3. BackgroundA rapidly increasing number of serological surveys for antibodies to SARS-CoV-2 have been reported worldwide. We aimed to synthesise, combine, and assess this large corpus of data.MethodsIn this systematic review and meta-analysis, we searched PubMed, Embase, Web of Science, and five preprint servers for articles published in English between Dec 1, 2019, and Dec 22, 2020. Studies evaluating SARS-CoV-2 seroprevalence in humans after the first identified case in the area were included. Studies that only reported serological responses among patients with COVID-19, those using known infection status samples, or any animal experiments were all excluded. All data used for analysis were extracted from included papers. Study quality was assessed using a standardised scale. We estimated age-specific, sex-specific, and race-specific seroprevalence by WHO regions and subpopulations with different levels of exposures, and the ratio of serology-identified infections to virologically confirmed cases. This study is registered with PROSPERO, CRD42020198253.Findings16 506 studies were identified in the initial search, 2523 were assessed for eligibility after removal of duplicates and inappropriate titles and abstracts, and 404 serological studies (representing tests in 5 168 360 individuals) were included in the meta-analysis. In the 82 studies of higher quality, close contacts (18·0%, 95% CI 15·7–20·3) and high-risk health-care workers (17·1%, 9·9–24·4) had higher seroprevalence than did low-risk health-care workers (4·2%, 1·5–6·9) and the general population (8·0%, 6·8–9·2). The heterogeneity between included studies was high, with an overall I2 of 99·9% (p<0·0001). Seroprevalence varied greatly across WHO regions, with the lowest seroprevalence of general populations in the Western Pacific region (1·7%, 95% CI 0·0–5·0). The pooled infection-to-case ratio was similar between the region of the Americas (6·9, 95% CI 2·7–17·3) and the European region (8·4, 6·5–10·7), but higher in India (56·5, 28·5–112·0), the only country in the South-East Asia region with data.InterpretationAntibody-mediated herd immunity is far from being reached in most settings. Estimates of the ratio of serologically detected infections per virologically confirmed cases across WHO regions can help provide insights into the true proportion of the population infected from routine confirmation data.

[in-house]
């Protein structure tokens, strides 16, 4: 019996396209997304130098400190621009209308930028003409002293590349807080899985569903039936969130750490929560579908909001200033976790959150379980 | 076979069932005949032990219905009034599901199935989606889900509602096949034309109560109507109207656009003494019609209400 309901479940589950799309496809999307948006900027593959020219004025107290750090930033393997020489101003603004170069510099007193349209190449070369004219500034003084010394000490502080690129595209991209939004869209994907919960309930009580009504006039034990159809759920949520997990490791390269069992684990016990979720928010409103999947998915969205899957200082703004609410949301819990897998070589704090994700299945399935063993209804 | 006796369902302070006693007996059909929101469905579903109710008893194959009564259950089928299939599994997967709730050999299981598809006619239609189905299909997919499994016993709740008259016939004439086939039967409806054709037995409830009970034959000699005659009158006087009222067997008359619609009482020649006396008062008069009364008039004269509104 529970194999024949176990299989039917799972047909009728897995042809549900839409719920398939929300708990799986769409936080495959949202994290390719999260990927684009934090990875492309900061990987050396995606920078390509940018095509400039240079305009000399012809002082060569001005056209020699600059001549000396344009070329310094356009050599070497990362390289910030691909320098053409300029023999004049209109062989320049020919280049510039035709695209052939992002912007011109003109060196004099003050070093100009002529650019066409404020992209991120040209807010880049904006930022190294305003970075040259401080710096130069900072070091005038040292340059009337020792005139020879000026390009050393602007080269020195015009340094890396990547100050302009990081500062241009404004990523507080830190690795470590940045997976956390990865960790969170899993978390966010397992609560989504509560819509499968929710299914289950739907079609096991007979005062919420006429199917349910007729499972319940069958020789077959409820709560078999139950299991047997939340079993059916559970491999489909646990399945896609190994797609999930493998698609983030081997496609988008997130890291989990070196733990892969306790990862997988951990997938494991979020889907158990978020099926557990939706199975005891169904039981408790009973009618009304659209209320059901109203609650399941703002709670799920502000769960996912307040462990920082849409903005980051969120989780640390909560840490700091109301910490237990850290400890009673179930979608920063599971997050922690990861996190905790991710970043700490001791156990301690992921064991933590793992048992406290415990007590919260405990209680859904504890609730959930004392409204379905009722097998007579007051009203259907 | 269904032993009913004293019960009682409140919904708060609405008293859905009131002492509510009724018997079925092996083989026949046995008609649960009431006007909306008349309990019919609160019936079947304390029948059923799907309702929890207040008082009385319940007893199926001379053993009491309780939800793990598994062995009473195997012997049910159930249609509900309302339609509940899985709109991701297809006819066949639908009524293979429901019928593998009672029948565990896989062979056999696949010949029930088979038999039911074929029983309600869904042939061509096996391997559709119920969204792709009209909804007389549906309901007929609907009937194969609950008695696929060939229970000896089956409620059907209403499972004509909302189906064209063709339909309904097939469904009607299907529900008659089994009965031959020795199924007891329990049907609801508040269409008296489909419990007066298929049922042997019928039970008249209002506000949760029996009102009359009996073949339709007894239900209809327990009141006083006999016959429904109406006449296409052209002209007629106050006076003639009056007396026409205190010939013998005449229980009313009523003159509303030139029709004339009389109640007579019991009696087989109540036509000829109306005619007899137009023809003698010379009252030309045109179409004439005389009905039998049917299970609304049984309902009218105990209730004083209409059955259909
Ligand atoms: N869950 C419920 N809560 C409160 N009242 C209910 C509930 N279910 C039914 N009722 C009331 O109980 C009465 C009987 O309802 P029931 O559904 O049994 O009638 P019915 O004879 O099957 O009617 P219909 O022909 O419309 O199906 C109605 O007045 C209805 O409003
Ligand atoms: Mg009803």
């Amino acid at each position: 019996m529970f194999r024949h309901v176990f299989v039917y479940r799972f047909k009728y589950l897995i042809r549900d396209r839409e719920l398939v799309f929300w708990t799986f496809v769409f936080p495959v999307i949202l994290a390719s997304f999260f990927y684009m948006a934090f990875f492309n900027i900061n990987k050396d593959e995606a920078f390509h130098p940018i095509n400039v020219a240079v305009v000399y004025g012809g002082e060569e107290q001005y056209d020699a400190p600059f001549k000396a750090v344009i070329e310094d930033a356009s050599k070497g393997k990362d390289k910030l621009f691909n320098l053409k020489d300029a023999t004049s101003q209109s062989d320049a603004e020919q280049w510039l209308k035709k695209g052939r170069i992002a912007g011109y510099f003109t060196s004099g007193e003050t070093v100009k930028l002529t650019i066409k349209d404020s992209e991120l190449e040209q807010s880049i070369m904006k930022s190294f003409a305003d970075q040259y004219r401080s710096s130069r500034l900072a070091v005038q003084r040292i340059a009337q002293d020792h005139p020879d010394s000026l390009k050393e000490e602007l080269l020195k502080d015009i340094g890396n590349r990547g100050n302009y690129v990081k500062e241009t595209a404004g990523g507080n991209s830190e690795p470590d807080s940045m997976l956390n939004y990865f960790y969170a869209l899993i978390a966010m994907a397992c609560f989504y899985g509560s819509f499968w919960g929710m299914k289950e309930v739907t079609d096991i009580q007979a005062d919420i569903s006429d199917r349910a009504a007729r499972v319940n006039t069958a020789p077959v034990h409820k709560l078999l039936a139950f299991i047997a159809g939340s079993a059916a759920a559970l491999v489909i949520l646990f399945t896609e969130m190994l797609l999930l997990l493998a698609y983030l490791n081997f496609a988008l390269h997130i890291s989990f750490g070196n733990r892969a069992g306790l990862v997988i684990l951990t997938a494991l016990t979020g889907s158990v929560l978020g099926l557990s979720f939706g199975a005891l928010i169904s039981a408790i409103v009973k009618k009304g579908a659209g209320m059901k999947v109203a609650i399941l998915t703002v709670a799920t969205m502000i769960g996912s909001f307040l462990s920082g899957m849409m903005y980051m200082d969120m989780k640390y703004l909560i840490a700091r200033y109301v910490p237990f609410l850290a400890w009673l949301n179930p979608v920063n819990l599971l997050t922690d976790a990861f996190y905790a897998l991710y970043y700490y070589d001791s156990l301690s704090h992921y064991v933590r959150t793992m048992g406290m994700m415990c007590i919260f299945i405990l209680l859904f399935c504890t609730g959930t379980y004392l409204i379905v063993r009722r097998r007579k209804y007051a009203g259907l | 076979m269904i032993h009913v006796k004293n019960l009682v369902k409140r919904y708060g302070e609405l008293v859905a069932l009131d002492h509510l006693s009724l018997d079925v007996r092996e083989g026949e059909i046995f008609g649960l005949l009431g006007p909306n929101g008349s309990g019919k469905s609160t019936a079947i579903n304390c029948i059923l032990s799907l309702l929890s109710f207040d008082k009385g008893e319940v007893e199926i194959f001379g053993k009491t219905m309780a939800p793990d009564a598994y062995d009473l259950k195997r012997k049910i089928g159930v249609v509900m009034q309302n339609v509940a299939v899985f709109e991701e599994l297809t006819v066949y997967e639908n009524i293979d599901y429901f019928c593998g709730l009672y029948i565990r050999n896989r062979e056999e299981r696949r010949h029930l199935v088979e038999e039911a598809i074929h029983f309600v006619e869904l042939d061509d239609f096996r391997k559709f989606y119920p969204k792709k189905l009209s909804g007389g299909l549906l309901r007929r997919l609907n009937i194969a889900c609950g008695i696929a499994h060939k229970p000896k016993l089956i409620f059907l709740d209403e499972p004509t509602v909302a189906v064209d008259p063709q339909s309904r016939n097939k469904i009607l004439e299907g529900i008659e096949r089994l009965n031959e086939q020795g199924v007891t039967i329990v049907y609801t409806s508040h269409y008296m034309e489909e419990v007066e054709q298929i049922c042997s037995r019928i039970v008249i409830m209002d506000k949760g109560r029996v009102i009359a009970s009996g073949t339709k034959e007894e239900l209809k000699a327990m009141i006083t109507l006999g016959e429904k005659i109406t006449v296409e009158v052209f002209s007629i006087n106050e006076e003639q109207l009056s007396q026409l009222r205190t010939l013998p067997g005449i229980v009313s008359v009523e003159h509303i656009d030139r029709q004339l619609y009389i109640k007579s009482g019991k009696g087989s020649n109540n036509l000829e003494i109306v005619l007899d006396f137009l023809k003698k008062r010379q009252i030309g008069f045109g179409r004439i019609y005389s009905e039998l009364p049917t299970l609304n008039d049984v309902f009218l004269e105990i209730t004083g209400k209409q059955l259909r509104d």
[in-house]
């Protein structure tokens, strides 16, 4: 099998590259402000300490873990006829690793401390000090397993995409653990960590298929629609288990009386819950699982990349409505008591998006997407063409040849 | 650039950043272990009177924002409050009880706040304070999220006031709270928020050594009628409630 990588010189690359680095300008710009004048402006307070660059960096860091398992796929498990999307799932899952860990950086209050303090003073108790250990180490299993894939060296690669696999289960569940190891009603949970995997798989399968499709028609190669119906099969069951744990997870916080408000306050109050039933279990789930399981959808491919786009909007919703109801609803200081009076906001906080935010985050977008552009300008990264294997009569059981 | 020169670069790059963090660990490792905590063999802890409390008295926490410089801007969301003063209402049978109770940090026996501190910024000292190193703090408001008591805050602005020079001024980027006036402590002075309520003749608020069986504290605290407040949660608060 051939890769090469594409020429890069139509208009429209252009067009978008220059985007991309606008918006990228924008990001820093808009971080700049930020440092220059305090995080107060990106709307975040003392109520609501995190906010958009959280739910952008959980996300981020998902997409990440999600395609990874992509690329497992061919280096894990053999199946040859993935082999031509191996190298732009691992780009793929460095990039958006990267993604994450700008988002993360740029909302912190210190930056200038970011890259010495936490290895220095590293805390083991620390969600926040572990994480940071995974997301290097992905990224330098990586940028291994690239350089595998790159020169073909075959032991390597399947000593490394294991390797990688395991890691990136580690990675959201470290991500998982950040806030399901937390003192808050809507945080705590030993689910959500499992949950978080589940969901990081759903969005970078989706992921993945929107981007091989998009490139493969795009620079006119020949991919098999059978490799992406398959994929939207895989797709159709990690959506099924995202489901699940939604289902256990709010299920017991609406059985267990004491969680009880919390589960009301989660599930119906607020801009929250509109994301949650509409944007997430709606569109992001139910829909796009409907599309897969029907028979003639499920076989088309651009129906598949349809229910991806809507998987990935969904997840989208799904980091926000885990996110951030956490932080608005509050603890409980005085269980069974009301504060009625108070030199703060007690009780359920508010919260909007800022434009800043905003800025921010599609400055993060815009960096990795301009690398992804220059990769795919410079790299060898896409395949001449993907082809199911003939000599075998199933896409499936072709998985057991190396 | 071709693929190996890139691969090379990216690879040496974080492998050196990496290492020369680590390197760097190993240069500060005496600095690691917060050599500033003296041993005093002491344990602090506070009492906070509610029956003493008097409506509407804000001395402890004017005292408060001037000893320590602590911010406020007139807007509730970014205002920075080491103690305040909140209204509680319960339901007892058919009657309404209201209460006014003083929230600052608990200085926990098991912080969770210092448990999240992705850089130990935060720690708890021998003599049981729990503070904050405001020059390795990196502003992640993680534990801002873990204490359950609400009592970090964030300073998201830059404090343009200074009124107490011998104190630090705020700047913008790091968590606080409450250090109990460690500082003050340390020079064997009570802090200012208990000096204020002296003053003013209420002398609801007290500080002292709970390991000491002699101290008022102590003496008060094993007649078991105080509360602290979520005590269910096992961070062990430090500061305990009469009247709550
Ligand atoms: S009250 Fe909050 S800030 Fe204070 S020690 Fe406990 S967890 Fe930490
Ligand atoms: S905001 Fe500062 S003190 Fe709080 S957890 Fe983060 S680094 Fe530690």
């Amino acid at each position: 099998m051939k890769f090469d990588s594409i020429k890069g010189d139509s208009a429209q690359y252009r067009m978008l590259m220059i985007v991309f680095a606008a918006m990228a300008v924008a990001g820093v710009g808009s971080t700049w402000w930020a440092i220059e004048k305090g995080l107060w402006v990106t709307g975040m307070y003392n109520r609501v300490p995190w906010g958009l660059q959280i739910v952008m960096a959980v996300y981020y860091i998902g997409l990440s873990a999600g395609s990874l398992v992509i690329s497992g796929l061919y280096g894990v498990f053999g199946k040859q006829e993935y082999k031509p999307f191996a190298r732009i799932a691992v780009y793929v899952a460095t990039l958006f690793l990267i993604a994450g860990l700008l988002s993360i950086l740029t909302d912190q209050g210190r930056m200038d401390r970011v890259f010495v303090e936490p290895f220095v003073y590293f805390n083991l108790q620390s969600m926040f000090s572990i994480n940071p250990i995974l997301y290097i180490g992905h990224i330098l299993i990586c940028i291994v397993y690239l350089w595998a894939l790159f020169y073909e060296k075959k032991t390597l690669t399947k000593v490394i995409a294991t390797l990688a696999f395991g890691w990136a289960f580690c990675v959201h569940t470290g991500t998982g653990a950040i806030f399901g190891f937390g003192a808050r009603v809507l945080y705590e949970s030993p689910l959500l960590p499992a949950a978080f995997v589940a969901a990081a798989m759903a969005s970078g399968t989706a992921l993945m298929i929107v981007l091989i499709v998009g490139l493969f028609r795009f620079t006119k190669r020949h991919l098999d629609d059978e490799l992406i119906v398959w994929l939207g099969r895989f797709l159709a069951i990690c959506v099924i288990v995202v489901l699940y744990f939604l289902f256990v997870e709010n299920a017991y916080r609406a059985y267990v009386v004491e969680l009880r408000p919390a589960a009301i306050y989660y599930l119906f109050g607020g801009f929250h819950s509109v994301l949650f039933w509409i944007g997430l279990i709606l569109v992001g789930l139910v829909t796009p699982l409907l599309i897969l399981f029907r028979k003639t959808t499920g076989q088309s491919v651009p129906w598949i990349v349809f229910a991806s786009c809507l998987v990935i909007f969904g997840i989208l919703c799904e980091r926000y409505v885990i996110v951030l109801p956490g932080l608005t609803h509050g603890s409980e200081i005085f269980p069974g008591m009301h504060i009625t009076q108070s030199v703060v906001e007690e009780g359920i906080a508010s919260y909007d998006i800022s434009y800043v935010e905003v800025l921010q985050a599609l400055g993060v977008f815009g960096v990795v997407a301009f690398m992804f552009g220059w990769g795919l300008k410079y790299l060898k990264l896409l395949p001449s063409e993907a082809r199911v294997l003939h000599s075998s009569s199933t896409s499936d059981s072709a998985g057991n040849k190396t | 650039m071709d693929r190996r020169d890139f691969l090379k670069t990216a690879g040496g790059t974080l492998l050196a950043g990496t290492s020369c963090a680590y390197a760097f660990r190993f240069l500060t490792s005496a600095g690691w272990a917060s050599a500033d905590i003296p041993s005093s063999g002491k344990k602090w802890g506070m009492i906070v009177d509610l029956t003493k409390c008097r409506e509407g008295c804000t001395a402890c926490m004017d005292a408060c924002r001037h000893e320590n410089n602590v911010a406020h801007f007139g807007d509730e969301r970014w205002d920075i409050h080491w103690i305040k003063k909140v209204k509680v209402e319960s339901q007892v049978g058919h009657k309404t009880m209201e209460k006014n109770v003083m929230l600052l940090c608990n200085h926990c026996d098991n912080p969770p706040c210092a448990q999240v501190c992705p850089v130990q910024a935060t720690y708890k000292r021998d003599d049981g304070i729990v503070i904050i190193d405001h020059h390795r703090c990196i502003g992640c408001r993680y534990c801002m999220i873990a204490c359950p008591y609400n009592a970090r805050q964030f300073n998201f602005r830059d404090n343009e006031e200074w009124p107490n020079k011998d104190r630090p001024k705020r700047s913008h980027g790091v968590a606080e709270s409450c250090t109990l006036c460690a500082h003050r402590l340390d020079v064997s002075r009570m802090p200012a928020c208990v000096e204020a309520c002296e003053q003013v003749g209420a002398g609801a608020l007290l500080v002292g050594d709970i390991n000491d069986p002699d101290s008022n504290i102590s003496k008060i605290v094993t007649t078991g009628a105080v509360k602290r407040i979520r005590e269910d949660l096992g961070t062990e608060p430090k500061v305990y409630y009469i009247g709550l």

4. 10.1016/S2214-109X(21)00026-7
    5. Serological evidence of human infection with SARS-CoV-2: a systematic review and meta-analysis
    1. Ioannidis, J. P. A. (n.d.). Reconciling estimates of global spread and infection fatality rates of COVID-19: An overview of systematic evaluations. European Journal of Clinical Investigation, n/a(n/a), e13554. https://doi.org/10.1111/eci.13554

    2. 2021-03-26